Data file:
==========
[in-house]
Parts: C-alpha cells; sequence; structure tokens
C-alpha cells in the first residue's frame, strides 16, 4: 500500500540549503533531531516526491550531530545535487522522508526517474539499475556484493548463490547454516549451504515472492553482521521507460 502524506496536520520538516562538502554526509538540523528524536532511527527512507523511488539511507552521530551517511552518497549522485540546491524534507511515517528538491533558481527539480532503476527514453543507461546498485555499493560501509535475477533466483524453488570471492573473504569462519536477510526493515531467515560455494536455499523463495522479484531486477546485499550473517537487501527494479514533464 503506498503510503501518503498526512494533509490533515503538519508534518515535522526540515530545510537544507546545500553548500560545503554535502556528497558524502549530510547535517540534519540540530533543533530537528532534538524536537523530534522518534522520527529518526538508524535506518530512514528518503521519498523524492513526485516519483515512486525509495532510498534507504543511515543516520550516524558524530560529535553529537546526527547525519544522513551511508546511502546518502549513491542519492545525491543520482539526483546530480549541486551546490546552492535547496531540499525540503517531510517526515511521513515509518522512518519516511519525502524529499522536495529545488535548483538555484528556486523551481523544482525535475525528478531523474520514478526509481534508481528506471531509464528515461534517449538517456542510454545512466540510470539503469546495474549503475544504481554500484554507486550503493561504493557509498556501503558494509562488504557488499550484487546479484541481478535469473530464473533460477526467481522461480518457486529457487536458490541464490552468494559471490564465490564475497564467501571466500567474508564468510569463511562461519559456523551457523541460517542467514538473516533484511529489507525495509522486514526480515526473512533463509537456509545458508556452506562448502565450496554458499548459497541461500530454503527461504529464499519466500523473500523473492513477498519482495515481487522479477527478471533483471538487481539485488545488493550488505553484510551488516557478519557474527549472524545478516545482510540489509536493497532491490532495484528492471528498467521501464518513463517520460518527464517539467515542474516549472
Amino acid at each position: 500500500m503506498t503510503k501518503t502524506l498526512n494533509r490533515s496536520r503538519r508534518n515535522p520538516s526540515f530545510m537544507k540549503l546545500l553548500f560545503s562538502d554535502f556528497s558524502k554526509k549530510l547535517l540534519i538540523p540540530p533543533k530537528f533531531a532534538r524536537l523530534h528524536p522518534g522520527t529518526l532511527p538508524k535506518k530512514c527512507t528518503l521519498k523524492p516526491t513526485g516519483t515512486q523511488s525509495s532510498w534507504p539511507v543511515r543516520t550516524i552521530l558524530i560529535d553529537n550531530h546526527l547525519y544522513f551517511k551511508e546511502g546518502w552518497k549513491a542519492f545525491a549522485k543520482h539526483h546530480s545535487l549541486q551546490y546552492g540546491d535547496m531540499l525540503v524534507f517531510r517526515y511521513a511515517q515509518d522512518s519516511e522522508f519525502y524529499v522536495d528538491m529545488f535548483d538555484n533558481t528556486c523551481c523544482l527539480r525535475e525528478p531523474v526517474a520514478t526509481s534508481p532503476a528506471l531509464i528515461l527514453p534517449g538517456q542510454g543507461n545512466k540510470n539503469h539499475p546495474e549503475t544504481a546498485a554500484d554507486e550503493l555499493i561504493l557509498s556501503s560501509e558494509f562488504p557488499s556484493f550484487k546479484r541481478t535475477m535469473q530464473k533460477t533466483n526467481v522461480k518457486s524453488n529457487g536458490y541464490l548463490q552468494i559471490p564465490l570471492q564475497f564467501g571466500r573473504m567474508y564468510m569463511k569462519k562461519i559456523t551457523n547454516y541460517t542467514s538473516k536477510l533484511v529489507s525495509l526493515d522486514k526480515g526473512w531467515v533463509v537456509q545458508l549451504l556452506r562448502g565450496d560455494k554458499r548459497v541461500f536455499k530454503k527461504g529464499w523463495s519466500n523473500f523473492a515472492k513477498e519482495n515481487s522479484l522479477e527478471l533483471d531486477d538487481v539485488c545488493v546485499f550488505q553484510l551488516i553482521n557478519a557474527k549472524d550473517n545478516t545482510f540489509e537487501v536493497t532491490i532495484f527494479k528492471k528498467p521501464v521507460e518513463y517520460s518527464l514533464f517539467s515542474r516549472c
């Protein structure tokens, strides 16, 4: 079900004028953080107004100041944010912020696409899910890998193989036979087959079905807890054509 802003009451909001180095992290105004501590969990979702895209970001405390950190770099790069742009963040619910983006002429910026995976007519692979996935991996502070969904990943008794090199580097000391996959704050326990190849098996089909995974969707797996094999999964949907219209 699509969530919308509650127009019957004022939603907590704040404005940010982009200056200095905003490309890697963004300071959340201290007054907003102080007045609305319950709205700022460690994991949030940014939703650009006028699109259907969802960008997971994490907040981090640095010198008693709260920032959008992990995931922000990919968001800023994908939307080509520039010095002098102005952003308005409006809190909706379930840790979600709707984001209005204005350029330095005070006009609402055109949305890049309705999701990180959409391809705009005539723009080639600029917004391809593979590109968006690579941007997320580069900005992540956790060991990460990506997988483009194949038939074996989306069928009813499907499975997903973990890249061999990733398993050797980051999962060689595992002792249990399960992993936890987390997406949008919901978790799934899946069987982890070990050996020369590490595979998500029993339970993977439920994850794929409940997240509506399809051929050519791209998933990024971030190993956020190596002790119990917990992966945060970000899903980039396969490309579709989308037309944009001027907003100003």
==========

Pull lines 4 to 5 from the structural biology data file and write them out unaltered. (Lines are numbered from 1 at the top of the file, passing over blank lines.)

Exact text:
Amino acid at each position: 500500500m503506498t503510503k501518503t502524506l498526512n494533509r490533515s496536520r503538519r508534518n515535522p520538516s526540515f530545510m537544507k540549503l546545500l553548500f560545503s562538502d554535502f556528497s558524502k554526509k549530510l547535517l540534519i538540523p540540530p533543533k530537528f533531531a532534538r524536537l523530534h528524536p522518534g522520527t529518526l532511527p538508524k535506518k530512514c527512507t528518503l521519498k523524492p516526491t513526485g516519483t515512486q523511488s525509495s532510498w534507504p539511507v543511515r543516520t550516524i552521530l558524530i560529535d553529537n550531530h546526527l547525519y544522513f551517511k551511508e546511502g546518502w552518497k549513491a542519492f545525491a549522485k543520482h539526483h546530480s545535487l549541486q551546490y546552492g540546491d535547496m531540499l525540503v524534507f517531510r517526515y511521513a511515517q515509518d522512518s519516511e522522508f519525502y524529499v522536495d528538491m529545488f535548483d538555484n533558481t528556486c523551481c523544482l527539480r525535475e525528478p531523474v526517474a520514478t526509481s534508481p532503476a528506471l531509464i528515461l527514453p534517449g538517456q542510454g543507461n545512466k540510470n539503469h539499475p546495474e549503475t544504481a546498485a554500484d554507486e550503493l555499493i561504493l557509498s556501503s560501509e558494509f562488504p557488499s556484493f550484487k546479484r541481478t535475477m535469473q530464473k533460477t533466483n526467481v522461480k518457486s524453488n529457487g536458490y541464490l548463490q552468494i559471490p564465490l570471492q564475497f564467501g571466500r573473504m567474508y564468510m569463511k569462519k562461519i559456523t551457523n547454516y541460517t542467514s538473516k536477510l533484511v529489507s525495509l526493515d522486514k526480515g526473512w531467515v533463509v537456509q545458508l549451504l556452506r562448502g565450496d560455494k554458499r548459497v541461500f536455499k530454503k527461504g529464499w523463495s519466500n523473500f523473492a515472492k513477498e519482495n515481487s522479484l522479477e527478471l533483471d531486477d538487481v539485488c545488493v546485499f550488505q553484510l551488516i553482521n557478519a557474527k549472524d550473517n545478516t545482510f540489509e537487501v536493497t532491490i532495484f527494479k528492471k528498467p521501464v521507460e518513463y517520460s518527464l514533464f517539467s515542474r516549472c
């Protein structure tokens, strides 16, 4: 079900004028953080107004100041944010912020696409899910890998193989036979087959079905807890054509 802003009451909001180095992290105004501590969990979702895209970001405390950190770099790069742009963040619910983006002429910026995976007519692979996935991996502070969904990943008794090199580097000391996959704050326990190849098996089909995974969707797996094999999964949907219209 699509969530919308509650127009019957004022939603907590704040404005940010982009200056200095905003490309890697963004300071959340201290007054907003102080007045609305319950709205700022460690994991949030940014939703650009006028699109259907969802960008997971994490907040981090640095010198008693709260920032959008992990995931922000990919968001800023994908939307080509520039010095002098102005952003308005409006809190909706379930840790979600709707984001209005204005350029330095005070006009609402055109949305890049309705999701990180959409391809705009005539723009080639600029917004391809593979590109968006690579941007997320580069900005992540956790060991990460990506997988483009194949038939074996989306069928009813499907499975997903973990890249061999990733398993050797980051999962060689595992002792249990399960992993936890987390997406949008919901978790799934899946069987982890070990050996020369590490595979998500029993339970993977439920994850794929409940997240509506399809051929050519791209998933990024971030190993956020190596002790119990917990992966945060970000899903980039396969490309579709989308037309944009001027907003100003």